Lesley A. Sharp

Lesley A. Sharp

Research Interests

Research Concentrations

Death and the Body, Body Commodification, Interspecism, Biotechnologies, Bioethics and Morality


Western Indian Ocean; North America, Africa; Madagascar


A sociocultural and medical anthropologist, Lesley Sharp’s scholarship is marked by a sustained interest in the moral premises, conundrums, and contradictions inherent in affliction and healing, biomedicine, and experimental science. Key research foci include crosscultural interrogations of suffering, loss, and memorialization; personhood and the transformative properties of biomedicine; body commodification; and the moral underpinnings experimental science. Her work rests at the intersection of critical medical anthropology, embodiment theory, science and technology studies (STS), bioethics and everyday morality, and animal studies. A decade of work in Madagascar generated two separate works on gendered, indigenous healing, and intra-island labor migration (The Possessed and the Dispossessed, 1993) and the politico-historical consciousness of school youth amidst the demise of socialism (The Sacrificed Generation, 2002). Her more recent work addresses intersubjectivity in organ transplantation (Strange Harvest, 2006); the human in experimental biotechnologies (Bodies, Commodities and Biotechnologies, 2007, and The Transplant Imaginary, 2013); hidden aspects of biosecurity (Bioinsecurity and Vulnerability, 2014, coedited with N. Chen); and moral thinking in lab animal science (Animal Ethos, 2019).

Sharp has been awarded a 2020 Guggenheim Fellowship for research that addresses inmate-run, prison-based hospice programs in the U.S. In 2019, Sharp was awarded the Wellcome Medal for Anthropology as Applied to Medical Problems by the Royal Anthropological Institute of Great Britain and Ireland, and the MASA Graduate Student Mentor Award of the Society for Medical Anthropology of the American Anthropological Association. Her book Strange Harvest won the New Millennium Book Prize of the Society for Medical Anthropology, and she is the recipient of four teaching awards.



University of California, Berkeley; University of California, San Francisco, Joint Program in Medical Anthropology, University of California at Berkeley, MA in Sociocultural Anthropology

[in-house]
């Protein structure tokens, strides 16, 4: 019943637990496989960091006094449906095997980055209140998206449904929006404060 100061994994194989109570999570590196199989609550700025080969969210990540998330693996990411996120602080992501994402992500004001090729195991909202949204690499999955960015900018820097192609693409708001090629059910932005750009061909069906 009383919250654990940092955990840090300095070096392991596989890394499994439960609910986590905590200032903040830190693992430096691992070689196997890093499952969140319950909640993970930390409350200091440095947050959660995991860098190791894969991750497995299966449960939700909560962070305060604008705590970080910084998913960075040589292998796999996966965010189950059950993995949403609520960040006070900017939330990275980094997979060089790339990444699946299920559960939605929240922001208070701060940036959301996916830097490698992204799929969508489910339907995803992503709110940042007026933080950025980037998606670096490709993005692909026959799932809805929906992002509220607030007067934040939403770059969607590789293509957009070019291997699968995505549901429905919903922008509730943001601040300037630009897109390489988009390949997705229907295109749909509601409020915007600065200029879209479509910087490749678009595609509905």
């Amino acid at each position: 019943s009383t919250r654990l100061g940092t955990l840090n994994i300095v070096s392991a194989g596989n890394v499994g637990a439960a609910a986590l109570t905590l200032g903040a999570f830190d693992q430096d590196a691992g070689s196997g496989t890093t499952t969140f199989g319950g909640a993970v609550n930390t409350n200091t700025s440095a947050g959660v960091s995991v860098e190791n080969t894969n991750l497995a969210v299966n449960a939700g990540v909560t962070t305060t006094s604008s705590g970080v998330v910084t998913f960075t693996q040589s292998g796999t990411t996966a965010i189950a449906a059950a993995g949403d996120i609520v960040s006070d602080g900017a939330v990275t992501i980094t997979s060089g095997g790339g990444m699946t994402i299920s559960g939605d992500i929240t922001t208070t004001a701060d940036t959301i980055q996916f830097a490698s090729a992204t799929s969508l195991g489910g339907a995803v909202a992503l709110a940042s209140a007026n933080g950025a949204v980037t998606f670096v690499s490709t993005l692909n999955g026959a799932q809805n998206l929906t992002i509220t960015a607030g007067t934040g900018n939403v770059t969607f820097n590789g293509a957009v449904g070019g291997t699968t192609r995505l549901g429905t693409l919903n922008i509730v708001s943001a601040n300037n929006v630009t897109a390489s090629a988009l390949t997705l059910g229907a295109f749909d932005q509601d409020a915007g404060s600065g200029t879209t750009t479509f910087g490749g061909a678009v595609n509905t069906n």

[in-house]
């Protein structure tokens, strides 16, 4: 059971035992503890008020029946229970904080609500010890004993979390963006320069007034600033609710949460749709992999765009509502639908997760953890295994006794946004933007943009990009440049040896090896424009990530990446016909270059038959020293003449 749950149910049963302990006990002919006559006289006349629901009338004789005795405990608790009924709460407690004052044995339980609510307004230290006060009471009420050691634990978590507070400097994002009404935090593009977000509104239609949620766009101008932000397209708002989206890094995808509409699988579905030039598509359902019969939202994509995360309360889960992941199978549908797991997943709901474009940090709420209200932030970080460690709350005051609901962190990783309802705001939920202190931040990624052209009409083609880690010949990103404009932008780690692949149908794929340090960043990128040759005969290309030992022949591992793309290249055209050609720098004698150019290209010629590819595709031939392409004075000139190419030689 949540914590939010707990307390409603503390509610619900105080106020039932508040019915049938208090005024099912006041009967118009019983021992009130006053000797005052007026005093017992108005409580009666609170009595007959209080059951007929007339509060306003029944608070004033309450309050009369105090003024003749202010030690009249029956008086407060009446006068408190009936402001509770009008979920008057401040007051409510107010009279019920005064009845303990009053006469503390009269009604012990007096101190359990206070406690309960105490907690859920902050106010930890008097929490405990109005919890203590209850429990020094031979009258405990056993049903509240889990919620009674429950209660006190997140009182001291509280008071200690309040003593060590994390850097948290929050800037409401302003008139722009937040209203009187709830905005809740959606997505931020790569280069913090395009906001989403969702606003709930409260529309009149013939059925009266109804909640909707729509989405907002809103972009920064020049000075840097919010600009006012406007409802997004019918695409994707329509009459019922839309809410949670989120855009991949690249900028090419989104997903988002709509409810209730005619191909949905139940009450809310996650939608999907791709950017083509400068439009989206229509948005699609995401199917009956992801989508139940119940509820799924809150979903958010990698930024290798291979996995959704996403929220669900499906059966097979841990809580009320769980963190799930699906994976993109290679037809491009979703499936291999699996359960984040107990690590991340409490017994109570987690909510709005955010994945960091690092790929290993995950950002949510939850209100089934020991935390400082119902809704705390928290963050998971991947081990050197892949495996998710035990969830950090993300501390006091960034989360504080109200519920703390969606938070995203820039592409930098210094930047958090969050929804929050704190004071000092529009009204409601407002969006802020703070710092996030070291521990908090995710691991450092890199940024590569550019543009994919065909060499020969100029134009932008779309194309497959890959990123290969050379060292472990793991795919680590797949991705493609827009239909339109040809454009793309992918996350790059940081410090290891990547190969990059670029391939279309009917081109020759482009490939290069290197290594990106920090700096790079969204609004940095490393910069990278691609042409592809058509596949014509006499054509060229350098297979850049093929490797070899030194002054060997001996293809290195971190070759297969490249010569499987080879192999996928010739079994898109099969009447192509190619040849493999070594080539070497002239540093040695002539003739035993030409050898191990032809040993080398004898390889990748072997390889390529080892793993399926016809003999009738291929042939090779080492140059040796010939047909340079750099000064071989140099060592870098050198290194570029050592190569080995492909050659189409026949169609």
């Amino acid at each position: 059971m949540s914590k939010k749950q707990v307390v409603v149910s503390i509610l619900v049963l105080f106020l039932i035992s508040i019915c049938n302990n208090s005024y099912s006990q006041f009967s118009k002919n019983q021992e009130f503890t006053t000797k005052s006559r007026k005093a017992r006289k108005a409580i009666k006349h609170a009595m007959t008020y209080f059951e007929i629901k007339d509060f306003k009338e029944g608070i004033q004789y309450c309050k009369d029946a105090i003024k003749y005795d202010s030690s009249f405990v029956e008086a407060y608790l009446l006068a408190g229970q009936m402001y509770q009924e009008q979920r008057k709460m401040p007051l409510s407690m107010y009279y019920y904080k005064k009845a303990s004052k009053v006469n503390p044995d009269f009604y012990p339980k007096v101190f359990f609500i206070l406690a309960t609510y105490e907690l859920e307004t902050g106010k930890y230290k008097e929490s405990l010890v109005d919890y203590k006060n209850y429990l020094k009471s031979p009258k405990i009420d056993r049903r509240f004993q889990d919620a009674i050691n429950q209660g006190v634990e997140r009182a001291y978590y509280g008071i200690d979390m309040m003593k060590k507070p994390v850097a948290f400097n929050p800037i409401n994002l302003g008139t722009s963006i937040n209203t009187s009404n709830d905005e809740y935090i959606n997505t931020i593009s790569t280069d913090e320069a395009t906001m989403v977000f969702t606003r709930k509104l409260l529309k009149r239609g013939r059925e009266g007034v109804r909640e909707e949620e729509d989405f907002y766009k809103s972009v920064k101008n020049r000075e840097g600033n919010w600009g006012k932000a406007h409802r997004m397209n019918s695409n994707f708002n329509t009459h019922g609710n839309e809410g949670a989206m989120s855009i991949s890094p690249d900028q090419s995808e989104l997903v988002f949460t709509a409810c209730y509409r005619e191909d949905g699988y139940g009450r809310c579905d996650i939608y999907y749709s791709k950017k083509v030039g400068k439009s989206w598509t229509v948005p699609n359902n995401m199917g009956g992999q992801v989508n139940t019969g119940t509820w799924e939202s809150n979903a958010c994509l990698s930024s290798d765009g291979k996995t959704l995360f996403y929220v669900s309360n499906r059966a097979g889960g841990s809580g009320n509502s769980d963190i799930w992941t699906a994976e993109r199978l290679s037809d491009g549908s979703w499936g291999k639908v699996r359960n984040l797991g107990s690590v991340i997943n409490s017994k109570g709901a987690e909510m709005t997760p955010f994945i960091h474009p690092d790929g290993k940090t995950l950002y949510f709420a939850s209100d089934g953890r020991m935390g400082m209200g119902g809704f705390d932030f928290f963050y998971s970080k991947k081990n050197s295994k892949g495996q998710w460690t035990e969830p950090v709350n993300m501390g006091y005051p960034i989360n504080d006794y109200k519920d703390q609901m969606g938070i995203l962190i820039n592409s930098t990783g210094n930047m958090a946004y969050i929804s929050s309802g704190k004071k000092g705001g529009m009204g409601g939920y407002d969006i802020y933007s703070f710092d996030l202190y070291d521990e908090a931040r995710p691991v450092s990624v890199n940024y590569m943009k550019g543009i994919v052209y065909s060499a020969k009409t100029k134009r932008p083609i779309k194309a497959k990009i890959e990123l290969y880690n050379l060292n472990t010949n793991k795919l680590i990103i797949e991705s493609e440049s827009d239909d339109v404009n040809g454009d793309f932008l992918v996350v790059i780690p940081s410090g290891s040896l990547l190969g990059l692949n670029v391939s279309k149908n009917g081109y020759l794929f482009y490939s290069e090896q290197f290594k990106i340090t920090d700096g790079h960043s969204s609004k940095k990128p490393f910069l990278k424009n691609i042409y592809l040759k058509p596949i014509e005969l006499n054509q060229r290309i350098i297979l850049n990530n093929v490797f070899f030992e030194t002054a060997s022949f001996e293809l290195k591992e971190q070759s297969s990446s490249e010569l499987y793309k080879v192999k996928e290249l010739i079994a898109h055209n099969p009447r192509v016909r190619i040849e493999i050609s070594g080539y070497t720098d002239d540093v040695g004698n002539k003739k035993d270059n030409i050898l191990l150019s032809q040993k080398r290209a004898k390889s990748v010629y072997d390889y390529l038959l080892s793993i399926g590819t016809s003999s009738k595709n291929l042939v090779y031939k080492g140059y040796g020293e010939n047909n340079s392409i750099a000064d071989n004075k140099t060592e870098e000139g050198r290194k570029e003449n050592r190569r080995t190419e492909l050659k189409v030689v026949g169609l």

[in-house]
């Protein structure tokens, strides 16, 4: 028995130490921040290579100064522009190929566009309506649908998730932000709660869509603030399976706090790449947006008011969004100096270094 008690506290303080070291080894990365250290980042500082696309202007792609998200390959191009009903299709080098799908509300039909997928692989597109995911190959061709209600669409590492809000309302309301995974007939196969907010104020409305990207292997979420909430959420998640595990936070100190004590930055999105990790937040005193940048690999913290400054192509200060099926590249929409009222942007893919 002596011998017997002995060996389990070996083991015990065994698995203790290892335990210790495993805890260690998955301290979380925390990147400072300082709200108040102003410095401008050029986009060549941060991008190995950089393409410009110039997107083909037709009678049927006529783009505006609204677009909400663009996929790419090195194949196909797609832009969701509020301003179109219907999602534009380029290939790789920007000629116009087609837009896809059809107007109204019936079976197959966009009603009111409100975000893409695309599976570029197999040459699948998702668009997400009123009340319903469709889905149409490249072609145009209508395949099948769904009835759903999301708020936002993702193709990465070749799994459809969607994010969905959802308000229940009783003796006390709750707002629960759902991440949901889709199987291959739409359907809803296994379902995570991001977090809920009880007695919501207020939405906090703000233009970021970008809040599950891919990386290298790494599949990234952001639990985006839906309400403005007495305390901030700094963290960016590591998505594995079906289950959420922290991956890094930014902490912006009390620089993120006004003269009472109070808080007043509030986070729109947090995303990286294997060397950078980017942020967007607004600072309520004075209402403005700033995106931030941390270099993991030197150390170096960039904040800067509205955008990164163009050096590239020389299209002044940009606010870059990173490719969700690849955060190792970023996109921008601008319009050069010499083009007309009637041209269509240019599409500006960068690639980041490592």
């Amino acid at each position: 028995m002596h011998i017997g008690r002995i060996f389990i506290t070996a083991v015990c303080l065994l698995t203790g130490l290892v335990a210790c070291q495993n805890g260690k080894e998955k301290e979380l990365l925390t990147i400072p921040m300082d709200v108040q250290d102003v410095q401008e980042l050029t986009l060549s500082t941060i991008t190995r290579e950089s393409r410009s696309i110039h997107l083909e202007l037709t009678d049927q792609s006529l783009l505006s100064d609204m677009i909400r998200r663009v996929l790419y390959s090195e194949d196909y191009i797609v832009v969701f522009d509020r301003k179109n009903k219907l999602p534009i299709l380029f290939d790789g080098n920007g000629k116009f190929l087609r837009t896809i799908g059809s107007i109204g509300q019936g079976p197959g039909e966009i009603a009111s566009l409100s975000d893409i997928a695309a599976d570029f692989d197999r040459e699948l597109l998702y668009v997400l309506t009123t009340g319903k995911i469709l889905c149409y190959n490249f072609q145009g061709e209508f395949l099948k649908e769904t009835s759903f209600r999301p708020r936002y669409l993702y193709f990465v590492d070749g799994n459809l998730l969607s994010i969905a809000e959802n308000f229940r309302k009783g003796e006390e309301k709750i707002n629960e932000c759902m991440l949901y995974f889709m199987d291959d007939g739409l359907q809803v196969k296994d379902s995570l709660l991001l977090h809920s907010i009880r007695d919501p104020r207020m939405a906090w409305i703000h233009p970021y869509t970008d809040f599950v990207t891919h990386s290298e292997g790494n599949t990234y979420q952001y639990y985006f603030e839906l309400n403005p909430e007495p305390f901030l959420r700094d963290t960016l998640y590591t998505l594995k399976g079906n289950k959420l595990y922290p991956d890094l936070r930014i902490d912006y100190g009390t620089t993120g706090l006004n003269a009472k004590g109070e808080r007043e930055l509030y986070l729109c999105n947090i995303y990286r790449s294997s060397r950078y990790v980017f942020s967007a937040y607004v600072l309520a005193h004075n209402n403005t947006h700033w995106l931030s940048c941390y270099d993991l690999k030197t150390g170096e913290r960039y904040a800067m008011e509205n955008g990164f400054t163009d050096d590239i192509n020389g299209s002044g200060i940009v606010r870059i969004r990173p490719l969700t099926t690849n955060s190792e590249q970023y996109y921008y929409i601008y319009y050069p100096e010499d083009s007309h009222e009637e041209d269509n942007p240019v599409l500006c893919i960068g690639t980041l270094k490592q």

Brandeis University, BA in English and American Literature, Fine Arts Studio 

2019. Animal Ethos: The Morality of Human-Animal Encounters in Experimental Lab Science. Berkeley: University of California Press. 

2019b. “Interspecies Engagement in Medical Anthropology.” Special issue, Medical Anthropology Quarterly 33, no 1: 163-167.

2018. “The Other Animal of Transplant’s Future.” Special report, Hastings Center Report 48, no. 6: S63-66.

2017. “The Moral Lives of Laboratory Monkeys: Television and the Ethics of Care.” Special issue, Culture, Medicine and Psychiatry 41, no. 2: 224-244.

2014. Coeditor with Nancy Chen. Bioinsecurity and Vulnerability. Santa Fe: School for Advanced Research Press.

2013. The Transplant Imaginary: Mechanical Hearts, Animal Parts, and Moral Thinking in Highly Experimental Science. Berkeley: University of California Press.
2011. “The Invisible Woman: The Bioaesthetics of Engineered Bodies.” Body & Society 17, no. 1: 1-30.
2011b. “Monkey Business: Interspecies Longing and Scientific Prophecy in Experimental Xenotransplantation.” Special issue, Social Text 106: 43-69.

2009. “Bioengineered Bodies and the Moral Imagination.” The Lancet 374, no. 9694: 970-971.

2007. Bodies, Commodities, and Biotechnologies:  Death, Mourning, and Scientific Desire in the Realm of Human Organ Transfer. New York: Columbia University Press.

2006. Strange Harvest: Organ Transplants, Denatured Bodies, and the Transformed Self. Berkeley: University of California Press. Awarded New Millennium Book Prize (2008) of the Society for Medical Anthropology. 

2002. The Sacrificed Generation: Youth, History, and the Colonized Mind in Madagascar. Berkeley:  University of California Press.

2001. "Commodified Kin: Death, Mourning, and Competing Claims on the Bodies of Organ Donors in the United States." American Anthropologist 103, no. 1: 112-133.

1993. The Possessed and the Dispossessed: Spirits, Identity, and Power in a Madagascar Migrant Town. Berkeley: University of California Press.